Colors and chaos at Contra Galleries’ ’80s show

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“Untitled” (2019), by LA II, acrylic on canvas, 24 in. x 24 in., left, and “Kembra” (2018), by M. Henry Jones. Photos by Rose Adams

BY ROSE ADAMS | Colors explode and demons lurk in the “The Art of New York: 1980s,” an exhibition by WhiteHot Magazine at Chelsea’s Contra Galleries. The show brings together the past and present work of street-art luminaries from the ’80s and ’90s, like Rick Prol, LA II and Keith Haring, among many others.

“It’s a postage-stamp collection of a certain era,” said Linus Coraggio, the show’s curator. “It’s a selection of the best of the 1980s.”

Coraggio’s impressionistic paintings, motorcycle sculptures and steel chairs feature prominently in the collection.

While the works vary in their color and subject matter — some forgoing the era’s classic bubble-gum palette and cartoonish figures — they all embody a certain carefully executed chaos. T-shirts become canvases; scraps of metal bend into furniture. But while the materials may appear raw and haphazard, the precision of the construction is anything but.

“You’re always striving for one unified goal,” said painter Rick Prol, who has four pieces in the show. “There’s no parts.”

Each work combines elements of street art with the execution of a master. In one of Coraggio’s paintings, bright pink lines scatter over shades of green and turquoise. From afar, the piece looks like a tornado of color. But up close, its many strokes appear precise and purposeful, adjoined like pieces of a jigsaw puzzle.

“Untitled” (2011), by Linus Coraggio, acrylic on board, 22 in. x 30 in.

Other artists, like Prol, evoke the grittiness of street art by painting on found materials. To create his largest painting in the show, “Untitled” (2018), Prol slathered oil paint over a Visible Woman model kit, an anatomy kit from the 1950s.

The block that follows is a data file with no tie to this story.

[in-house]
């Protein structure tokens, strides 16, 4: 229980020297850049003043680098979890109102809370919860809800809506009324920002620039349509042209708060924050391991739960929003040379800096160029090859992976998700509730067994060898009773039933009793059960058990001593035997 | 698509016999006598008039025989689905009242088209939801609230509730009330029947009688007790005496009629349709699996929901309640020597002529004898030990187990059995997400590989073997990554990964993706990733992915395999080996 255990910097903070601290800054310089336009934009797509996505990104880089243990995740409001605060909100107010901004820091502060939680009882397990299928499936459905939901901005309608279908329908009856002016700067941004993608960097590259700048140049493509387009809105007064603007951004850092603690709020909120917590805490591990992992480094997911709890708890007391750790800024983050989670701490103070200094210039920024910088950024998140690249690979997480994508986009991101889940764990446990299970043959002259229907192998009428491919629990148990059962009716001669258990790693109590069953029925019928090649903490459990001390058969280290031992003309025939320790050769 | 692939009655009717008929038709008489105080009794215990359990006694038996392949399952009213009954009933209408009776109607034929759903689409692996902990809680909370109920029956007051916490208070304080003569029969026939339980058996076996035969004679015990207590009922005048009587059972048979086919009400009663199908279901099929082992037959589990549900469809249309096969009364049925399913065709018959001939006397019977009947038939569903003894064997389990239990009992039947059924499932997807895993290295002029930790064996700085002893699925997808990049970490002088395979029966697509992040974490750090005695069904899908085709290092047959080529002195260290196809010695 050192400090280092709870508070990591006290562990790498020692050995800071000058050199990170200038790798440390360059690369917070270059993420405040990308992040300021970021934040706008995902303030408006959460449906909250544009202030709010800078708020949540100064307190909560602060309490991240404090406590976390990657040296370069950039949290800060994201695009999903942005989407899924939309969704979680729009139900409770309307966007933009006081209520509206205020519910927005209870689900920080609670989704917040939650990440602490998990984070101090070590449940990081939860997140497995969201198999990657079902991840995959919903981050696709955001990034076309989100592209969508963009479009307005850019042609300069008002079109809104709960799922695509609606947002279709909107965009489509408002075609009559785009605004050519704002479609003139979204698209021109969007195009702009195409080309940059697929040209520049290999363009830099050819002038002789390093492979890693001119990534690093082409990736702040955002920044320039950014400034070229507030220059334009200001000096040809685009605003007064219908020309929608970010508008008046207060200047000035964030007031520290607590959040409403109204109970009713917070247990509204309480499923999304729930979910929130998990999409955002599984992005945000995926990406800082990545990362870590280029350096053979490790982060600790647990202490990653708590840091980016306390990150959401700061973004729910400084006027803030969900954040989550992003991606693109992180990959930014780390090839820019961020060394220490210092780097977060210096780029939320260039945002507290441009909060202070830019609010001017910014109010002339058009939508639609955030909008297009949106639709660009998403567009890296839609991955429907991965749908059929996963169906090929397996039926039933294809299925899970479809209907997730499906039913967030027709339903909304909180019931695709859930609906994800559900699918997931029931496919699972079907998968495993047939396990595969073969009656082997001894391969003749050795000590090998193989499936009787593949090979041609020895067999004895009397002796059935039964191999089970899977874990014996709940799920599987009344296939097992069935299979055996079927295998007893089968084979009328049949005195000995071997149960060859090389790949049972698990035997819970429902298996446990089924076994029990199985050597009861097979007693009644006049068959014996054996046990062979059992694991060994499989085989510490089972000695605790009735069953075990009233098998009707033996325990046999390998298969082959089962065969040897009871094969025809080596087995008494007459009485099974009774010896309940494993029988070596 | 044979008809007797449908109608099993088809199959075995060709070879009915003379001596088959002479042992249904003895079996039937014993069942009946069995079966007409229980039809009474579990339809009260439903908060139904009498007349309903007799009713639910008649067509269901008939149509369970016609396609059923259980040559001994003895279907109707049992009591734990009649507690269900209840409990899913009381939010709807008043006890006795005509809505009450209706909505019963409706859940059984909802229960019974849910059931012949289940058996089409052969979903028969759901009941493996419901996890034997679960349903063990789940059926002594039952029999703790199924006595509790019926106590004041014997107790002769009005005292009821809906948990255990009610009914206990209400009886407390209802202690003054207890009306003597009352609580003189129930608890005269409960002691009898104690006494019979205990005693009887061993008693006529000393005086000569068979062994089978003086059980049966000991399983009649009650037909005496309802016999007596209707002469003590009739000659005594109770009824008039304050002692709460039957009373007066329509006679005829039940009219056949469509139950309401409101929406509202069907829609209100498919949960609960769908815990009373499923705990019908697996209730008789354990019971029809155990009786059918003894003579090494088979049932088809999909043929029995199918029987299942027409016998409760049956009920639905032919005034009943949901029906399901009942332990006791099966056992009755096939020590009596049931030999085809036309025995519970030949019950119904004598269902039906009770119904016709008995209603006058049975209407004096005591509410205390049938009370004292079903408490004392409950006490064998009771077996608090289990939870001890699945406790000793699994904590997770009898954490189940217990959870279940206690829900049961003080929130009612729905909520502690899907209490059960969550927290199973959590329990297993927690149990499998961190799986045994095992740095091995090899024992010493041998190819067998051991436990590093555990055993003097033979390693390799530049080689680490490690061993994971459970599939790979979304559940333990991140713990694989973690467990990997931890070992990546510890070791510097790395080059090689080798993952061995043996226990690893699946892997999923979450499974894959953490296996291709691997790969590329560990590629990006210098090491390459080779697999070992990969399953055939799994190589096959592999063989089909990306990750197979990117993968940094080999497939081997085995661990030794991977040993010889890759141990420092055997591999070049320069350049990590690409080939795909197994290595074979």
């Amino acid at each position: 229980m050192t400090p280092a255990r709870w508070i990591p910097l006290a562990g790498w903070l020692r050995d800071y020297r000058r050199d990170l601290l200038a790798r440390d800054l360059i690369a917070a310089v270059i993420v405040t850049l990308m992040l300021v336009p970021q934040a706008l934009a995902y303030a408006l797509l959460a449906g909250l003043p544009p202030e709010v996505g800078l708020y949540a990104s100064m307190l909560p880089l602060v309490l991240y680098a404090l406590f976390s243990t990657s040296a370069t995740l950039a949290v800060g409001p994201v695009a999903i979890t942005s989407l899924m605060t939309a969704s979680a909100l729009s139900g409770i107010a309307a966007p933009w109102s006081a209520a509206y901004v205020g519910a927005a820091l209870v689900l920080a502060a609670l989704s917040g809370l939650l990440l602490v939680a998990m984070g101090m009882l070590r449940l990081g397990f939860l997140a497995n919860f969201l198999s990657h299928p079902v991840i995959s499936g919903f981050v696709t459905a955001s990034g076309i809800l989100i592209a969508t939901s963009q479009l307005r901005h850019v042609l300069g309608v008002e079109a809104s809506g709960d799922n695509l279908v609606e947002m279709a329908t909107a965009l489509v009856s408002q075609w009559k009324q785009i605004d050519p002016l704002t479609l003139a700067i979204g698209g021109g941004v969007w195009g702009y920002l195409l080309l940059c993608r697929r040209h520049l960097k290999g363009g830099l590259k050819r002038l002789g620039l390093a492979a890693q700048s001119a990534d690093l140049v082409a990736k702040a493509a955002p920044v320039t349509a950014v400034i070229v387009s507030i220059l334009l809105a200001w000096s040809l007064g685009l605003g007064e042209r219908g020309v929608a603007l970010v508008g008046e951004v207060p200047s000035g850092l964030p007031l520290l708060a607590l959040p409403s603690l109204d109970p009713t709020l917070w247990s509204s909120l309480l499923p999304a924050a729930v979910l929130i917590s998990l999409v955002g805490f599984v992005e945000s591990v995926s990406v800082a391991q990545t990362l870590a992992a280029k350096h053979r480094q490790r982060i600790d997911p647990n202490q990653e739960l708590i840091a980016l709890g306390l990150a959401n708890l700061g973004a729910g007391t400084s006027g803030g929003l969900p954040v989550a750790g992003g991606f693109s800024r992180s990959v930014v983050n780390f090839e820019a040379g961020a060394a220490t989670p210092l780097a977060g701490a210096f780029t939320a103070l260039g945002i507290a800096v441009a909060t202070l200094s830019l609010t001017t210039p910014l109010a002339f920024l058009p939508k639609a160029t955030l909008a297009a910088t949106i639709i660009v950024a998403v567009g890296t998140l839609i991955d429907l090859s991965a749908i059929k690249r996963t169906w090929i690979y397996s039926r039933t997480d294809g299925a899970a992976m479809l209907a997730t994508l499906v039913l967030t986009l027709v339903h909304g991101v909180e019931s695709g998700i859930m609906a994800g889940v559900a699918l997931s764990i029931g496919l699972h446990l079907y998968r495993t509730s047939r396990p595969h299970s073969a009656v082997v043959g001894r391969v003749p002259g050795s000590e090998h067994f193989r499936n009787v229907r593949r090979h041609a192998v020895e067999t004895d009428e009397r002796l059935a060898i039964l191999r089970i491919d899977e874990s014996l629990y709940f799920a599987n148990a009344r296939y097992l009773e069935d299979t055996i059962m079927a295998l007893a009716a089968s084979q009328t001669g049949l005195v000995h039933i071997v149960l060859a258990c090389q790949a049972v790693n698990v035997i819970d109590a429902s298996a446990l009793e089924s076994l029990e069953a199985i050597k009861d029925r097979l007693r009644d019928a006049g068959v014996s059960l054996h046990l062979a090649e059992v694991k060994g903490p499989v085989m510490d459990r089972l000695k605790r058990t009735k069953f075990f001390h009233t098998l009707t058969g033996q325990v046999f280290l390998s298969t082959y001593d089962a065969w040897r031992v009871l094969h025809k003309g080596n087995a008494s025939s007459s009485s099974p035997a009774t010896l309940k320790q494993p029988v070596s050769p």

“You can call it expressionist, but those terms aren’t really enough,” Prol said about his style. “It’s more alla prima” — a technique in which wet paint is layered over itself.

Through the artists’ use of found materials and psychedelic colors, many of the works in the show tell their own myths. Prol’s painting “Untitled” (2018) depicts a green demon balancing on a tightrope with a guitar in one hand and a bloodied dagger in the other. The subject looks downward thoughtfully, his mouth open, as if trying to decide which object to deploy.

All four of Prol’s paintings feature green figures whose varying expressions suggest their different dispositions, like characters in a play. Together, the paintings seem to exist in their own dystopian universe.

“It’s my language and my invention, and it’s never something I can’t tap into,” Prol said about his process.

The myths implicit in the show’s artworks speak not only to their own sub-universes, but to a lost era. Many of the artists and attendees at the show’s opening reminisced about the ’80s art scene, lauding it as a period of peak creativity and opportunity for New York City artists.

“It’s nothing like what it was,” Coraggio told me. “Each generation has their own version of it. But [in the ’80s] it was this mass bubble that burst.”

Rick Prol in front of three of his paintings.

Others lamented the market-driven nature of the current art world, the effect of social media on art consumption, and the sheer number of artists today.

“The real difference now is that, then, if the artist was good, [the art] would surface,” said an attendee. “Now that there are so many artists, there’s a serious possibility that a good artist could be ignored.”

As artists and collaborators perused the art, they exchanged memories of the 1980s, from the hardcore music played at gallery openings to their stories from the Lower East Side.

In a way, “The Art of New York: 1980s” does more than display an iconic period of art. It also tells a story about Manhattan’s lost art culture — a story that’s gritty, meticulous and somewhat mythical, just like the art on display.


“The Art of New York: 1980s” is on view on at Contra Galleries, 122 W. 26th St., fifth floor, through Feb. 28. The gallery is open from 9 a.m. to 9 p.m. For more information, visit https://contragalleries.com/pages/the-art-of-new-york-1980s